8 steps to building your compensation plan
1. Define your underlying compensation philosophy
A compensation philosophy is a formal statement that explains your moral position on pay and benefits and provides a framework for consistency. It helps guide your principles about how you dole money out and what compensation stands for at your company.
Compensation shouldn’t be based on age, gender, race, or religion — it should be based on merit, tenure, skillset, and geographic area.
Your compensation philosophy will be unique to your company. That said, best practice dictates adopting a Fair Pay philosophy. Fair Pay believes one’s pay should match their merits, tenure, and skillsets. It remains unbiased by age, gender, race, religion, or other protected categories and stays competitive with other similar roles in similar geographic areas.
In other words, it’s about paying people the appropriate rate for the work that they’re doing and the experience they bring. Studies show employees feel happiest in their roles when they are paid equitably. Fair pay also ensures compliance with equal pay laws.
2. Know what you want to achieve
This helps you figure out what type of skills you need to have on staff and how to prioritize various hires. It also helps inform incentive strategies to drive intended outcomes among current employees.
For example, if you need to plug talent gaps, you may take the following steps:
- Write down your business goals.
- Rank the goals based on priority. What objectives must you achieve vs. those you’d like to achieve?
- Define what’s/who’s needed to achieve those goals. Who are the people, and what skills and experience levels are required to achieve the goals?
- Document your “people gaps.” Wherever you’re missing talent, record the gap — you must write out where your business is missing key hires. This demonstrates your ability to anticipate human capital needs, plus buffers the People Ops team from finger-pointing when key business goals are missed.
- Devise a compensation strategy for each gap. You can utilize compensation benchmarking tools to inform your talent costs. Also, you may want to offer higher rates for more urgent roles.
- Share your results with your leadership team. Once you’ve defined your talent gaps and estimated the costs to fill them, the final step is to make strategic recommendations on filling the roles. This could be a change to roles and responsibilities internally or a plan to attract, recruit, and hire new people.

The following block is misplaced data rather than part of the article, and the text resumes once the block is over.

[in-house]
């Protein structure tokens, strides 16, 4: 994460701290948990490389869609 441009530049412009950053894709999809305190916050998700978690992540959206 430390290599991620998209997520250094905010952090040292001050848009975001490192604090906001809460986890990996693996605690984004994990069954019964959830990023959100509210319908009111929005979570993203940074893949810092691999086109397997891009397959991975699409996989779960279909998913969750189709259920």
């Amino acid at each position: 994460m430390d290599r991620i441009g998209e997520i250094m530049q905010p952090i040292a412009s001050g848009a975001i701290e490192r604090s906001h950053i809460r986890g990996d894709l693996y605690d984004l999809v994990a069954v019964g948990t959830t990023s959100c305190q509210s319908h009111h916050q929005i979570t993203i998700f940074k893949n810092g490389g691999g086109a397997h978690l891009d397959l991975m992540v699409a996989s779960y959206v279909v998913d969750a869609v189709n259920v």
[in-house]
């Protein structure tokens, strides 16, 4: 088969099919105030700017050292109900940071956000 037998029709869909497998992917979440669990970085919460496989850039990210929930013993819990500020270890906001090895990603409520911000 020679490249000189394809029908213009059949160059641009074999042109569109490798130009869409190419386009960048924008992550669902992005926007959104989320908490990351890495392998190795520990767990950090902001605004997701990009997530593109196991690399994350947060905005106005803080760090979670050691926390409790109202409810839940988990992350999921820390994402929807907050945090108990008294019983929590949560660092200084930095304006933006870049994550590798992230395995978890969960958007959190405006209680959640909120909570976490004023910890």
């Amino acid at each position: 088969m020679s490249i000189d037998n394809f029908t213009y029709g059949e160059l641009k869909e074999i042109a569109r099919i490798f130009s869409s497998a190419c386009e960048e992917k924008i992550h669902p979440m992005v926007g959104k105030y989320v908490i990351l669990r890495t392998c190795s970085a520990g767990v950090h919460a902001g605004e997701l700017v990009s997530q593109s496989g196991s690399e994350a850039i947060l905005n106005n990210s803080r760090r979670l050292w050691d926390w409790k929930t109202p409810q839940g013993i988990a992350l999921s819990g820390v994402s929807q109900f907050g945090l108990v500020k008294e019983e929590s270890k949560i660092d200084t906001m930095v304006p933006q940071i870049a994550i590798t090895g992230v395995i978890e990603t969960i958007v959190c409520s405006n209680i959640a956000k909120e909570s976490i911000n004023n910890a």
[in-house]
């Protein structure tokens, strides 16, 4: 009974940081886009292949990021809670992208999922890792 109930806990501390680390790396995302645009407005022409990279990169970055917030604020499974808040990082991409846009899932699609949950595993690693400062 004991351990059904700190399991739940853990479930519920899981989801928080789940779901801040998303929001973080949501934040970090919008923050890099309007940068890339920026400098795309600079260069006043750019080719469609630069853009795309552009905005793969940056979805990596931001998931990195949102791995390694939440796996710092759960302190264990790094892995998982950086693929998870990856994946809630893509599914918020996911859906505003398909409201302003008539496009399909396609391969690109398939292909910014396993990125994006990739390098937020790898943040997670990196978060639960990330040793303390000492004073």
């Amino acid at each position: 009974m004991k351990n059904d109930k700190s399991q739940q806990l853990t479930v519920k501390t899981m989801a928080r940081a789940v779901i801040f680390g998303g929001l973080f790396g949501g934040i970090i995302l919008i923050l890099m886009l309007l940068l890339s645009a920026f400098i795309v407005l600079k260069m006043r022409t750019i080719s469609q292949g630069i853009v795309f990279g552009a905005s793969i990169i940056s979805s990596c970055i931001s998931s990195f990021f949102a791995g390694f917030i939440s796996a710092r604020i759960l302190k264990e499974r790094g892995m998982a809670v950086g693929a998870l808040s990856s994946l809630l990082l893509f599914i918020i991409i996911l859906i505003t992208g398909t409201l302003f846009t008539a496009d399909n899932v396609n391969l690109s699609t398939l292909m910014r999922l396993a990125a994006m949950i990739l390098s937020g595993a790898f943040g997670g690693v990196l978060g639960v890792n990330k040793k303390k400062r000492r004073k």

3. Conduct a job analysis for all positions in your company
A job analysis gives you the knowledge you need to set appropriate pay ranges for each position. The analysis involves carefully observing the role to determine:
- Its duties and responsibilities
- Its importance compared to other positions
- The qualifications needed to execute the role
- The working conditions for performing the job
4. Obtain pay rates for all positions, and develop pay ranges
You’ll need to understand going rates for all roles, including open positions. You can try reaching out to your personal network: friends, colleagues, mentors, etc. What have they been seeing as going rates for specific roles? What can their experience share? This may be the quickest way to get ballpark numbers. But, it may also be subject to bias. And while you can get free salary information from the U.S. Bureau of Labor Statistics, you will need to dig further for more meaningful data.
A more reliable solution is to leverage compensation benchmarking tools like Indeed, Glassdoor, Salary.com, LinkedIn Salary, or Zenefits. Salary benchmarking tools offer actual — and real-time — salary data for specific jobs in specific geographic regions. In addition, they can provide median wages and salary ranges based on quartile, and they can estimate salary changes that project whether demand for the role will increase or decrease.
5. Decide which benefits to offer
This decision of which benefits to provide as part of your compensation plan is driven by several variables, including:
- Full-time or part-time employment
- Exempt versus non-exempt employees
- What benefits your competitors are offering
- Which benefits you’re legally required to offer
- The benefit needs of your workforce
- What benefits you can afford to provide
An excellent place to start is The Zenefits 2021 Benefits Benchmark Report.